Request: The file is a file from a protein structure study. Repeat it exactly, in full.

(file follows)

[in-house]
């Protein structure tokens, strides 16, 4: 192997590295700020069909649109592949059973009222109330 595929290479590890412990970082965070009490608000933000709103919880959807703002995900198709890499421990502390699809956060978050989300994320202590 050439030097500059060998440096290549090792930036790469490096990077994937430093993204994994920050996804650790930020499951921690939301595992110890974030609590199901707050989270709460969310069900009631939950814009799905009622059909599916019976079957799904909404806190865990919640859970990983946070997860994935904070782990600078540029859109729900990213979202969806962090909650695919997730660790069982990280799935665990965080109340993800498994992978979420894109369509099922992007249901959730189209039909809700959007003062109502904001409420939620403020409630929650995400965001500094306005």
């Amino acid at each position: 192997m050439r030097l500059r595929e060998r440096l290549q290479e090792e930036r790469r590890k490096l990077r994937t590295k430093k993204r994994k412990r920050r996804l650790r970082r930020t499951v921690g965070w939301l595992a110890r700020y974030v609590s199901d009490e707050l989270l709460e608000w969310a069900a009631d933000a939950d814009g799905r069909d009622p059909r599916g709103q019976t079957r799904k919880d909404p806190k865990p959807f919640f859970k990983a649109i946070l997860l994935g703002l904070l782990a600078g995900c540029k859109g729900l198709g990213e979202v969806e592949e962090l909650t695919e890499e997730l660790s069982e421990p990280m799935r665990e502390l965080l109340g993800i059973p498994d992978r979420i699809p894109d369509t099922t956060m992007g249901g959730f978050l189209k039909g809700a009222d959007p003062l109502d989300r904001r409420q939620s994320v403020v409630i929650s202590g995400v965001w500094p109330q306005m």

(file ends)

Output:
[in-house]
């Protein structure tokens, strides 16, 4: 192997590295700020069909649109592949059973009222109330 595929290479590890412990970082965070009490608000933000709103919880959807703002995900198709890499421990502390699809956060978050989300994320202590 050439030097500059060998440096290549090792930036790469490096990077994937430093993204994994920050996804650790930020499951921690939301595992110890974030609590199901707050989270709460969310069900009631939950814009799905009622059909599916019976079957799904909404806190865990919640859970990983946070997860994935904070782990600078540029859109729900990213979202969806962090909650695919997730660790069982990280799935665990965080109340993800498994992978979420894109369509099922992007249901959730189209039909809700959007003062109502904001409420939620403020409630929650995400965001500094306005």
């Amino acid at each position: 192997m050439r030097l500059r595929e060998r440096l290549q290479e090792e930036r790469r590890k490096l990077r994937t590295k430093k993204r994994k412990r920050r996804l650790r970082r930020t499951v921690g965070w939301l595992a110890r700020y974030v609590s199901d009490e707050l989270l709460e608000w969310a069900a009631d933000a939950d814009g799905r069909d009622p059909r599916g709103q019976t079957r799904k919880d909404p806190k865990p959807f919640f859970k990983a649109i946070l997860l994935g703002l904070l782990a600078g995900c540029k859109g729900l198709g990213e979202v969806e592949e962090l909650t695919e890499e997730l660790s069982e421990p990280m799935r665990e502390l965080l109340g993800i059973p498994d992978r979420i699809p894109d369509t099922t956060m992007g249901g959730f978050l189209k039909g809700a009222d959007p003062l109502d989300r904001r409420q939620s994320v403020v409630i929650s202590g995400v965001w500094p109330q306005m």